2008-12-19 / Front Page

'Sometimes, Man, Money Is The Root Of All Evil'

By Howard Schwach

When Wave editor Howard Schwach sat down with Michael Green on November 5, he was not quite sure what he would get out of an interview with a man who had admittedly lied in court about a phony tape he had made exonerating Kareem Bellamy for a 14-year-old murder.

Michael Green in a recent photo. Michael Green in a recent photo. "You sure got yourself in the center of a firestorm," Schwach told Green.

"That I did," Green responded. "Sometimes, man, money is the root of all evil."

Green admitted to Schwach that he lied to attorney Thomas Hoffman to "play him" for more than $6,000 that he demanded in order to "get out of Rockaway," but reportedly used for gambling trips to Atlantic City.

Green provided Hoffman with a tape that purported to be the voice of Levon "Ishmael" Melvyn, a former friend of Green's, who had fired Green for stealing copper pipe from a construction site where the two were working. On the tape, "Melvyn" could be heard admitting to a murder in Rockaway on April 9, 1994. Although Green had a friend play the part of Melvyn on the tape, and testified that the tape was real, Green later testified that he had lied, but only after Queens District Attorney Richard Brown granted Green immunity on the perjury charge.

Now, Green is in more serious trouble in his pursuit of money and has left prosecutors wondering just what his testimony in the Bellamy case is worth.

Kevin Ryan, a spokesperson for DA Brown, declined to comment on whether or not Green's arrest would impact the

ongoing hearing in the Bellamy case, which is scheduled to resume on January 5 with Green being crossexamined by Bellamy's attorney, Steven Silberblatt. "We won't comment on anything to do with Bellamy," Ryan said, when asked about Green's credibility. Green was busted on November 11 on charges that he held up an Edgemere woman at knifepoint, taking more than $100 and fleeing the scene. He is charged with breaking into the Ocean Bay Houses apartment of Anne Heidt, 56, at about 2:15 p.m. on December 7 and holding a knife to her neck as he demanded money. "Sorry, it's the economy," Green told Heidt, sources told The Wave this week. He made off with the contents of her wallet and a wad of cash, police say.

Accompanied by his attorney, Green turned himself in to detectives at the 101 Precinct in Far Rockaway on Thursday night.

After complaining of chest pains, Green was transported to Jamaica Hospital and remained there under guard at press time.

Although Green was scheduled to be arraigned on charges of burglary, robbery and criminal possession of a weapon at a bedside arraignment at the hospital on Tuesday, a source at Brown's office said that the arraignment would probably be postponed, despite the fact that the law requires that the arrested person be arraigned within 180 hours of arrest or else be released on his or her own recognizance, something that does not normally happen in weapons cases.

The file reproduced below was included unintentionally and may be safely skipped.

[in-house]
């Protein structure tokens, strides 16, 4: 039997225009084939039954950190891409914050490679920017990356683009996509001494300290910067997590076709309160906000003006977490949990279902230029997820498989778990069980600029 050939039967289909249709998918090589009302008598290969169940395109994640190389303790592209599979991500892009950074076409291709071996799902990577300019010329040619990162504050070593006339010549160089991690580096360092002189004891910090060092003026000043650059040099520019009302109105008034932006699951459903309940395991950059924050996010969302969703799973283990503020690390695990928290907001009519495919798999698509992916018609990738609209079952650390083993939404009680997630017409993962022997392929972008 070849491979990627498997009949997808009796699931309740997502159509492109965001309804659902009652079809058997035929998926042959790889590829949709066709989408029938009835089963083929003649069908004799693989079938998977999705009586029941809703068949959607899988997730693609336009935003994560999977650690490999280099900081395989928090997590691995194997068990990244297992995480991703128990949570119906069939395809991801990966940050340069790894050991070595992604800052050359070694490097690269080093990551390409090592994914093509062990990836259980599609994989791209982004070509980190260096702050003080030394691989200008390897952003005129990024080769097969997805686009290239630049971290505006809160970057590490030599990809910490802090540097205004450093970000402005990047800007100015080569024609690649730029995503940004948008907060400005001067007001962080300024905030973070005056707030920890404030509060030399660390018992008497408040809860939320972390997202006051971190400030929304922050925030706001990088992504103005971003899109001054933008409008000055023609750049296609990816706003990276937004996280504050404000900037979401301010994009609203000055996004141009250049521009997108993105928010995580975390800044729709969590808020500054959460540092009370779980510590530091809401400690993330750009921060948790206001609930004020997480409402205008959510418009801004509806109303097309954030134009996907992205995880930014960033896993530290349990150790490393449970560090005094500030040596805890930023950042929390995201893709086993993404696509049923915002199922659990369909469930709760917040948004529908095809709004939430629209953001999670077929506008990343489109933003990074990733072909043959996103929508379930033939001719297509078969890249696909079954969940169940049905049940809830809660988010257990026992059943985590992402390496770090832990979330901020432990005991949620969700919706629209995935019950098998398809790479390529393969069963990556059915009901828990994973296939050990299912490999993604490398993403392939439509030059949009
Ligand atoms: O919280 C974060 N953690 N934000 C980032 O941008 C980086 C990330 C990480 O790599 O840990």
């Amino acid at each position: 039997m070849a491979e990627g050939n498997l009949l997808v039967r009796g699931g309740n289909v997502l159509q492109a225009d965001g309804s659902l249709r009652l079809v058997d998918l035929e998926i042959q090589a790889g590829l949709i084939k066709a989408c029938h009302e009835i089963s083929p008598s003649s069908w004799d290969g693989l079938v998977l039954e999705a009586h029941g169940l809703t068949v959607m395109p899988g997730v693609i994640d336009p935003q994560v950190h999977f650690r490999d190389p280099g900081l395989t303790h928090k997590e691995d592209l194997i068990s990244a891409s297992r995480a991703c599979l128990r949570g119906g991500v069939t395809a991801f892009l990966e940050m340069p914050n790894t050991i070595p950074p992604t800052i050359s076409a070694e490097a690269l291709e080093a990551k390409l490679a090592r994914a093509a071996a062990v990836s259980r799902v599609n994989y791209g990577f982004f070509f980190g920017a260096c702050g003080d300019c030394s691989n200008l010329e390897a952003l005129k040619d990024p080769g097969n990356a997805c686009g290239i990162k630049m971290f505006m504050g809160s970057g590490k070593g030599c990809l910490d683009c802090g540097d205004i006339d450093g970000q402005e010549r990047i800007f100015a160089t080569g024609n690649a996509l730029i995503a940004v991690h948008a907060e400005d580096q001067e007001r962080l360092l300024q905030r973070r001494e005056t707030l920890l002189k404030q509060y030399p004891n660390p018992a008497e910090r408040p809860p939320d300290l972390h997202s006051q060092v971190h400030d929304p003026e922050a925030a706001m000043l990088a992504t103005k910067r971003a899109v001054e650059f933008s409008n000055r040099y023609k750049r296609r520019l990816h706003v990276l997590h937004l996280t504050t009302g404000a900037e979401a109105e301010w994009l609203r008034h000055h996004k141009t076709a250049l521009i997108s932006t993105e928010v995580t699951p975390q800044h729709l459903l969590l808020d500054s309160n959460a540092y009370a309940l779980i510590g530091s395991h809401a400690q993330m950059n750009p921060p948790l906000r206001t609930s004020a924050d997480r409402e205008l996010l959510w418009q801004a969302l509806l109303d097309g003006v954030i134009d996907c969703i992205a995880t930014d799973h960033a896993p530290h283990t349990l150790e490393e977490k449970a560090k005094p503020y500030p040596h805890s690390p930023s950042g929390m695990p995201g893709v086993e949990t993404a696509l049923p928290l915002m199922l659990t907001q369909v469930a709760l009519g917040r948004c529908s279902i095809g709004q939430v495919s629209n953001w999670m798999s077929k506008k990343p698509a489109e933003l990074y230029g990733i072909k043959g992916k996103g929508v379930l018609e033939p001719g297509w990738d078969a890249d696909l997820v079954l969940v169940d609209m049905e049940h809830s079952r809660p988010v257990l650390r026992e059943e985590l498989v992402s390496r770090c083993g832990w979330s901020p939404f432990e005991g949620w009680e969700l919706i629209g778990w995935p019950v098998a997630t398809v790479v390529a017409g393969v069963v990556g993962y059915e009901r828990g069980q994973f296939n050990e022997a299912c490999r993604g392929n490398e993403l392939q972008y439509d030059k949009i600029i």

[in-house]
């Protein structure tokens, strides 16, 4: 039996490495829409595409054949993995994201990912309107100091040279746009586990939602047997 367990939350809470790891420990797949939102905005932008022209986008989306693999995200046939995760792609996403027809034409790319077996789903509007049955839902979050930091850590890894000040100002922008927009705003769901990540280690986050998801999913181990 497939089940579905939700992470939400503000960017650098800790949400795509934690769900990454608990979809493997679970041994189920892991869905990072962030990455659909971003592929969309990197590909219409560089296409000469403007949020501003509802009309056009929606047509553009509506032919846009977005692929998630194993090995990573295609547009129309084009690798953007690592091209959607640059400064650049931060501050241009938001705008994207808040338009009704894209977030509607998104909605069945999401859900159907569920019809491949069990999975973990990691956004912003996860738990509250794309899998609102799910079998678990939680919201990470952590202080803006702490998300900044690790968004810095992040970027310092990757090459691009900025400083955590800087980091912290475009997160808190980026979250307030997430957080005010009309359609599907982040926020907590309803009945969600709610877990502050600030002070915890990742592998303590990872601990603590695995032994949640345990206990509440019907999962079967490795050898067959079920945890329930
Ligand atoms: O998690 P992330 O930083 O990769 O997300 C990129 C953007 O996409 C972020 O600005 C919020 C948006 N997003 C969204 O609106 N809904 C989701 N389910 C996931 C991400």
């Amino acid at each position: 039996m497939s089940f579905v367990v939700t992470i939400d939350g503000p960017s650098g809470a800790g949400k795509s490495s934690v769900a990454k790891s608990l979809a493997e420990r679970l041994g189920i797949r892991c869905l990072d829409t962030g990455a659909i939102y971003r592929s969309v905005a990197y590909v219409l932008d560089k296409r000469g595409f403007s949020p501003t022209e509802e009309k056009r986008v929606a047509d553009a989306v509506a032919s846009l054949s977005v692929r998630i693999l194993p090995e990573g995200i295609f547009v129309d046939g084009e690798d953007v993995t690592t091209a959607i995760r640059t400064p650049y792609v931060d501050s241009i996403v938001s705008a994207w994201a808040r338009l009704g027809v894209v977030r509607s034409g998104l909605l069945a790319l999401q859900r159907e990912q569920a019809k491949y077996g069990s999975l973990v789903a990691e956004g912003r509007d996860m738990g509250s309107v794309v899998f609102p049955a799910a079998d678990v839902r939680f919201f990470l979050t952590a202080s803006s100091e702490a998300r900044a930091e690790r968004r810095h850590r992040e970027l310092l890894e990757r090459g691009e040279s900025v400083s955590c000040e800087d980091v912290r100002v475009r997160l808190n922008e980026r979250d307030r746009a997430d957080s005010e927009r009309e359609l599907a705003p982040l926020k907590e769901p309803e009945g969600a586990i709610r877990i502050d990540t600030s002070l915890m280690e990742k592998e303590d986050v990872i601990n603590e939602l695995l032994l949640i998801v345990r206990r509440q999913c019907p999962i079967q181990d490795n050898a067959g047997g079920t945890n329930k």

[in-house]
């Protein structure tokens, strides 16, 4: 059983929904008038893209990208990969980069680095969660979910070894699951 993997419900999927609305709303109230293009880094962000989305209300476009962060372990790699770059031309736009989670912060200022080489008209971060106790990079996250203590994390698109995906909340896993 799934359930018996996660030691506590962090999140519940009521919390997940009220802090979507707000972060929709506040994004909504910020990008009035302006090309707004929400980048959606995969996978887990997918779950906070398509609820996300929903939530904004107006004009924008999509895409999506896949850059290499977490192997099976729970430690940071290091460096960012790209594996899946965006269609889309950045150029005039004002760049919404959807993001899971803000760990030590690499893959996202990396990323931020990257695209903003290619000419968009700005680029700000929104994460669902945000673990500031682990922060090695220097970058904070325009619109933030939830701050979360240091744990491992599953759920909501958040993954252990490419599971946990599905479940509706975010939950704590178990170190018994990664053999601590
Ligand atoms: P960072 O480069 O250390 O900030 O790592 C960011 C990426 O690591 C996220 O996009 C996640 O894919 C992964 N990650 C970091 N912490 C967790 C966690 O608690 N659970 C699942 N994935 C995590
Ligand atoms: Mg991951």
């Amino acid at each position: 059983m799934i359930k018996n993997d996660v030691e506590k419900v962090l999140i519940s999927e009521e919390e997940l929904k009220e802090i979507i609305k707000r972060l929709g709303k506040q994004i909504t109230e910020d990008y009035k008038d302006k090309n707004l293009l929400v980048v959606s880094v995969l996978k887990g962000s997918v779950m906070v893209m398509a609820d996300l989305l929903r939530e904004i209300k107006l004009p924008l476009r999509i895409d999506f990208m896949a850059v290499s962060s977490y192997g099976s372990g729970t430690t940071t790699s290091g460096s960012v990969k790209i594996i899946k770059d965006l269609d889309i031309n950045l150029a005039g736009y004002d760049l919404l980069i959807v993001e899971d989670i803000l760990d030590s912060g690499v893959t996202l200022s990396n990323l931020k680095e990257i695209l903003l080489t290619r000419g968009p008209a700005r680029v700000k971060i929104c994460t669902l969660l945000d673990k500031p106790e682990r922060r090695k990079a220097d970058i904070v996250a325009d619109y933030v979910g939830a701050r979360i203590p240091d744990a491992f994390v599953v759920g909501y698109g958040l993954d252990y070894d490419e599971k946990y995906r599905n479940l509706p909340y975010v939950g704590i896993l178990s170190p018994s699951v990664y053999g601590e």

Kevin Ryan, a spokesperson for District Attorney Brown said on Wednesday that the rules were different for a person who remains in the hospital, but legal experts say that bedside arraignments are routinely performed within the deadline. One source, who asked not to be identified because he has no permission to speak with the press, told The Wave that there had been a judge and an assistant district attorney in the hospital on Tuesday to arraign a suspect in another case, but that they declined to arraign Green. The Wave could not corroborate that information from an independent source, however.

Green's lawyer told reporters that Green had decided to turn himself in after he heard that police were looking for him in connection with the case.

Police sources say that the victim picked Green out of a lineup at the precinct on Thursday night and identified him as her attacker.

Silberblatt told The Wave on Monday that it would not be appropriate to comment on the impact that Green's arrest would have on his client's fight to remain out of prison.

He did say, however, that "nobody could suspect that Green made a credible witness" at any time during the proceedings, especially after he admitted to lying about how the tape was made.

"Even Melvyn, who was his friend, called him unreliable," Silberblatt said.

"Nobody has believed what he has said from the beginning," he added. "I believe that he was telling the truth about the tape at the beginning and that he is lying now, when he says that it is a fake."

Silberblatt, who has been a public defender for more than 35 years, thinks that Green may have an ulterior motive for committing the crime.

"Perhaps [Green] wants off the streets because he is frightened of somebody," the attorney said. "This might be his way of getting off the street."

In his interview with The Wave, however, Green said that he was not frightened of Melvyn or anybody else.

"I'm never gonna stop walking the streets of Rockaway," he said. "I'm not afraid of nothing."

If he is convicted of the charges which he now faces, however, a source for the DA's office said, he could be off Rockaway streets for a long time, perhaps as long as 25 years.

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